But we’re talking about books here, not cars.  And we’re talking about readers, who sometimes take years to discover an author.  I wish every publisher was as patient as Transworld.  I wish they were all as committed to an author’s long-term success.  I think many editors want to be — if only corporate management would let them.

As an author, I have to admit that it’s pretty scary to realize how much is out of our hands.  We can write great books, and do it quickly and reliably, but the marketplace is unforgiving.  A few poor sellers, and your career starts into a death spiral.  Which is what happened to me in the UK with my first four books.  After GRAVITY, I couldn’t even find a publisher there.

The fact I’ve been reborn just goes to show that even a dead career can be resurrected. 

18 replies
  1. wendy roberts
    wendy roberts says:


    I hope publishers take note of your post. It’s so true that readers take a while to discover a new author. I am just so grateful Penguin chose to resurrect my own career.

  2. PJ Parrish
    PJ Parrish says:

    Having just snagged my first UK contract, this gives me hope. I read this blog entry right after reading a story in the British newspaper, The Guardian, which said women crime writers are flourishing in the UK market right now. To quote: “Over half of all novels in the genre are written by women, and their books are most popular with a female audience — which is useful for the authors, since women read considerably more books than men. Last year, a survey in Woman & Home magazine bolstered the notion that women nowadays prefer blood and guts to hearts and flowers. Half of the respondents said that the crime thriller was their favourite fiction genre, with science fiction and romance the least popular.”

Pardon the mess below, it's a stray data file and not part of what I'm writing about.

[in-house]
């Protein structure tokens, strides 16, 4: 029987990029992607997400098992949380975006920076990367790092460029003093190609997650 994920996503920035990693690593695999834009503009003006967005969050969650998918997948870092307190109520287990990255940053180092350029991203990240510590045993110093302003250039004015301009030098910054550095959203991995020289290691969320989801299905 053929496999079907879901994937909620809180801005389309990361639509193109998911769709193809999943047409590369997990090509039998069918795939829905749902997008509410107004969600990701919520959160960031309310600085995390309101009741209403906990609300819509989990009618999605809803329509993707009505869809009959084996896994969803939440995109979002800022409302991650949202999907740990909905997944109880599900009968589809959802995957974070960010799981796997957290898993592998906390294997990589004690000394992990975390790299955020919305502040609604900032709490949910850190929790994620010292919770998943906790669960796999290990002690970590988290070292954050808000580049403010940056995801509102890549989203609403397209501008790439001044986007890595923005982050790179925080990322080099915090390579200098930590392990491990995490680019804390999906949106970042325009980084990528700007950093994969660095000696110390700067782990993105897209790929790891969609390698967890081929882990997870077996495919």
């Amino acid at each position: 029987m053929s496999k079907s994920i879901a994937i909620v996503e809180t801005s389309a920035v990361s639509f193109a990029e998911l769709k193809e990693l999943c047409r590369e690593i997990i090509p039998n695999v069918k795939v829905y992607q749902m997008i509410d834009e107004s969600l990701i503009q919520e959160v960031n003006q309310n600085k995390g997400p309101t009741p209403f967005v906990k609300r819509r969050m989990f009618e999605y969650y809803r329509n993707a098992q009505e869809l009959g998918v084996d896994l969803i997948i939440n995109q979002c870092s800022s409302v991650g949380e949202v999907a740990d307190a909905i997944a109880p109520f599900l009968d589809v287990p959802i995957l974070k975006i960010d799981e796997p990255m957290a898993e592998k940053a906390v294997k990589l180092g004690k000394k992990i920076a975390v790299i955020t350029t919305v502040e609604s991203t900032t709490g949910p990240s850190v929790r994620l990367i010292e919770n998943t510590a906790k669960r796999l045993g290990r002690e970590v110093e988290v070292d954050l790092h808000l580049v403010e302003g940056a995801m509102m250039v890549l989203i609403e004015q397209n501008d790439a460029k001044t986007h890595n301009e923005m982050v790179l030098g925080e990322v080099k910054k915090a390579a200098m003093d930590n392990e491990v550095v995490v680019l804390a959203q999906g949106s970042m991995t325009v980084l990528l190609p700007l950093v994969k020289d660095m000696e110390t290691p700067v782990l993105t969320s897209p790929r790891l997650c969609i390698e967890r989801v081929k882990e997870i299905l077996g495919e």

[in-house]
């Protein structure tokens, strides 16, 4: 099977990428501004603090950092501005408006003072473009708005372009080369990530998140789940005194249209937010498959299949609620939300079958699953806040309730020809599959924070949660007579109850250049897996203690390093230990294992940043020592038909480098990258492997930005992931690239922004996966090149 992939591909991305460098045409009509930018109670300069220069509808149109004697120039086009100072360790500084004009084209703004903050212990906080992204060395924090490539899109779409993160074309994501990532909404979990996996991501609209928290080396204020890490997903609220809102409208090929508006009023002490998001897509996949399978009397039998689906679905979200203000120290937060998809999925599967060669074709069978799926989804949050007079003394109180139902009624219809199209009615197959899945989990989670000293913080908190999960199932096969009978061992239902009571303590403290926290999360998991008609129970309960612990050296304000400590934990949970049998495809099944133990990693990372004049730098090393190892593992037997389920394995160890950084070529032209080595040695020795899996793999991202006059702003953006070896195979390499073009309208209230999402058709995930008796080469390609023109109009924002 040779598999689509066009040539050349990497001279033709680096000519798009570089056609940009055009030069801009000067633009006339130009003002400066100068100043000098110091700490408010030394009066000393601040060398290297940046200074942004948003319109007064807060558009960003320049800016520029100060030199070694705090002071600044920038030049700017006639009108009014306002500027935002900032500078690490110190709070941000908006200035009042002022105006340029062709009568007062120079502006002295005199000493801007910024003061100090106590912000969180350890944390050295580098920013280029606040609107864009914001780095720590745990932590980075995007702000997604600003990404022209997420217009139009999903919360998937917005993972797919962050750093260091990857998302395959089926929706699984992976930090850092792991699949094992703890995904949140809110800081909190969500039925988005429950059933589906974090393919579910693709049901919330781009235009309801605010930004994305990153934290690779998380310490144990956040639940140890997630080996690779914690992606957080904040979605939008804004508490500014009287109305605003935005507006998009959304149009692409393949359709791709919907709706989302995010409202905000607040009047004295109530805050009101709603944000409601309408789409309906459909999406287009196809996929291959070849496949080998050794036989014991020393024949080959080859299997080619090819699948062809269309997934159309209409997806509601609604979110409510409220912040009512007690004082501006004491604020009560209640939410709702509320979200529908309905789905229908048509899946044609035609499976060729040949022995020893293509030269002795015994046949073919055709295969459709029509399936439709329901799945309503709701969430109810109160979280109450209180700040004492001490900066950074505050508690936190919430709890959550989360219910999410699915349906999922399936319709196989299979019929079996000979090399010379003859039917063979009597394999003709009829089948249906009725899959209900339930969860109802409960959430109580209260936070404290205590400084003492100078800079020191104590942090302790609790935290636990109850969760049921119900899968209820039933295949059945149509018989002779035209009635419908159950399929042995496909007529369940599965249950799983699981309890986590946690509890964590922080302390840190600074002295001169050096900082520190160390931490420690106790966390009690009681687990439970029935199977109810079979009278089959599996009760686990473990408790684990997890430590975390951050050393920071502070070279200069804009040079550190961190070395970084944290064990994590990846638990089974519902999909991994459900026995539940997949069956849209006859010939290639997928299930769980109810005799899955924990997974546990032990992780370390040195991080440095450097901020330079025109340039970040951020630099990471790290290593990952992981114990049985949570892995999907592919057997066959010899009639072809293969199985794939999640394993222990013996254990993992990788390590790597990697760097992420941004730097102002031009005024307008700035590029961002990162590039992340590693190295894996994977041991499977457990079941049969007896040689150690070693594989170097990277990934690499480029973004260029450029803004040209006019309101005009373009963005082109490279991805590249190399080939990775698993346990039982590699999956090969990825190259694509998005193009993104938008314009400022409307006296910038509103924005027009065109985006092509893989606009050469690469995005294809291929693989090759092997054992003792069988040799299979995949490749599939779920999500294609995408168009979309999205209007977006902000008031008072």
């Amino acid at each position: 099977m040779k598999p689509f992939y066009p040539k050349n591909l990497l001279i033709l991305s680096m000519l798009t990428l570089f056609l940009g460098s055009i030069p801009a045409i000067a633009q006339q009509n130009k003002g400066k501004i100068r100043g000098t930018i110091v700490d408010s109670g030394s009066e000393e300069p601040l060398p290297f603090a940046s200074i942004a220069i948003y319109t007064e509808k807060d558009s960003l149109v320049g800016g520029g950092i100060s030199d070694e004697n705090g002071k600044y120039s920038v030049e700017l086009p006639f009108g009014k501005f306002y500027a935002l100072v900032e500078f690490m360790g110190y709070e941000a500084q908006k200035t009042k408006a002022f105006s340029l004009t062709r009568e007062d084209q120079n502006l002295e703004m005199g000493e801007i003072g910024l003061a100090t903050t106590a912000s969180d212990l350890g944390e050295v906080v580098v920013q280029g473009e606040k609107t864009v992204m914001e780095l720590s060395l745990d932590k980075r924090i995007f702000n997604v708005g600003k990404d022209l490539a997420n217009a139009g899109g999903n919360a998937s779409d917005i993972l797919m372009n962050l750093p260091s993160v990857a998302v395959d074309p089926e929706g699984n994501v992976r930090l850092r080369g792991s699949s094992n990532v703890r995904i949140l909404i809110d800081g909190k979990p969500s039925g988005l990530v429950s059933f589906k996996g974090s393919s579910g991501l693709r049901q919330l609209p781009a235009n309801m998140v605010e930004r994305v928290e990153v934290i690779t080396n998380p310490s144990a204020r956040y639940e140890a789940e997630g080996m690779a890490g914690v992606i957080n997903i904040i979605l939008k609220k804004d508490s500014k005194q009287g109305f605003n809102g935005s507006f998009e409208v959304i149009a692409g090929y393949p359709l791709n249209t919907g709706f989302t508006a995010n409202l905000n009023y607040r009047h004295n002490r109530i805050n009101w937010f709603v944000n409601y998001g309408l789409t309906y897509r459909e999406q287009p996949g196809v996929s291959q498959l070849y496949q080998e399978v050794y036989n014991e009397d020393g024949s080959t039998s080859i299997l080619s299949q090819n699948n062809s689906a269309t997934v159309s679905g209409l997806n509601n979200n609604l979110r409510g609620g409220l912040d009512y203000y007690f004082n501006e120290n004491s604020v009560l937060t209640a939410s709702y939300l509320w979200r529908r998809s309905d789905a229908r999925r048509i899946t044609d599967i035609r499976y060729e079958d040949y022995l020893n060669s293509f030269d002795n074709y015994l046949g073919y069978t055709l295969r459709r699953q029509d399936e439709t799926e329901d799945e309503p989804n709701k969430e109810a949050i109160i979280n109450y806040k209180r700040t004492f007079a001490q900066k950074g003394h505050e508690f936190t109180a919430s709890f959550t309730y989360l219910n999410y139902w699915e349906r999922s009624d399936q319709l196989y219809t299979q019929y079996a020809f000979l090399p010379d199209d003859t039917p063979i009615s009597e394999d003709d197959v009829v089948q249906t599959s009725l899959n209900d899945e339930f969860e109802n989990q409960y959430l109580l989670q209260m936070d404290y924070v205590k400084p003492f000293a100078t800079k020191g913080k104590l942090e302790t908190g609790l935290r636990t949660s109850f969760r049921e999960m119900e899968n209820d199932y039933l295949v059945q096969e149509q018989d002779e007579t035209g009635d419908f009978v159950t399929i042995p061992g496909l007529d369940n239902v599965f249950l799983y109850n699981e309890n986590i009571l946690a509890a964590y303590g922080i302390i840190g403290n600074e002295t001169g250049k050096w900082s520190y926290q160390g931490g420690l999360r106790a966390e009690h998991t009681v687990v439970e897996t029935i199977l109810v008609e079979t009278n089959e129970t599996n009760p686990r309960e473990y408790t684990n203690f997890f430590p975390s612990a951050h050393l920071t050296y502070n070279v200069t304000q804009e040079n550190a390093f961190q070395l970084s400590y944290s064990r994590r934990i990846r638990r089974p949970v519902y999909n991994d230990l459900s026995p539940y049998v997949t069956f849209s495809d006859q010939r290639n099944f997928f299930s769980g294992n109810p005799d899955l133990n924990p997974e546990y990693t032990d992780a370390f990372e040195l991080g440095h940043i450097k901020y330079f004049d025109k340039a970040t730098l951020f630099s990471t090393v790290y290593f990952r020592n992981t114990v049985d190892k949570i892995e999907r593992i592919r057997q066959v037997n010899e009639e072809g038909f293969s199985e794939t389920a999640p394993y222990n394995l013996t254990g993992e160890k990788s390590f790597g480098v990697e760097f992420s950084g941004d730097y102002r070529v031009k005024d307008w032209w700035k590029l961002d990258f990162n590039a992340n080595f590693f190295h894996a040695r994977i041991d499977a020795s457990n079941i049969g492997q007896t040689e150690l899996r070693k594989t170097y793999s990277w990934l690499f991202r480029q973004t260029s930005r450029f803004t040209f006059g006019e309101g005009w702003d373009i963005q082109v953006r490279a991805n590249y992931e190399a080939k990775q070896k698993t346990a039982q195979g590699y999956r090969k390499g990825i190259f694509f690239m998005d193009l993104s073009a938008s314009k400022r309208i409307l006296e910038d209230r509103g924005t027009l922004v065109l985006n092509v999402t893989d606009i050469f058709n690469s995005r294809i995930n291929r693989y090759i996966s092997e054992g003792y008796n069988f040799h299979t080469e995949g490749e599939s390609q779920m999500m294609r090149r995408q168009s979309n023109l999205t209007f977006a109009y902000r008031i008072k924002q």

3. Therese Fowler
    Therese Fowler says:

    Wow, how enlightening, and how encouraging to know things like this CAN happen.

    My UK release is five months off, but it’s almost a relief that, given the tough UK market, I’m debuting in paperback and as the premiere title for the new AVON imprint. I’ll be in Tesco, so there’s actually a good chance I’ll be read!

    Thanks for sharing this info; I’ve learned so much useful stuff here.

  4. firelight
    firelight says:

    Congrats! By the way, your publisher didn’t do all the hard work. You write great books and did a lot of promotional work that many other authors balk at. I live in the UK but haven’t seen a single bit of the promotion you mentioned – I neither watch BBC nor drink coffee! – and yet I know about your books because I see them in the library and I read your blog. Thrillers aren’t really my thing, but I made an exception for you because your blog is interesting and it made me curious about your books. So give yourself a pat on the back – you earned your success!

  5. spyscribbler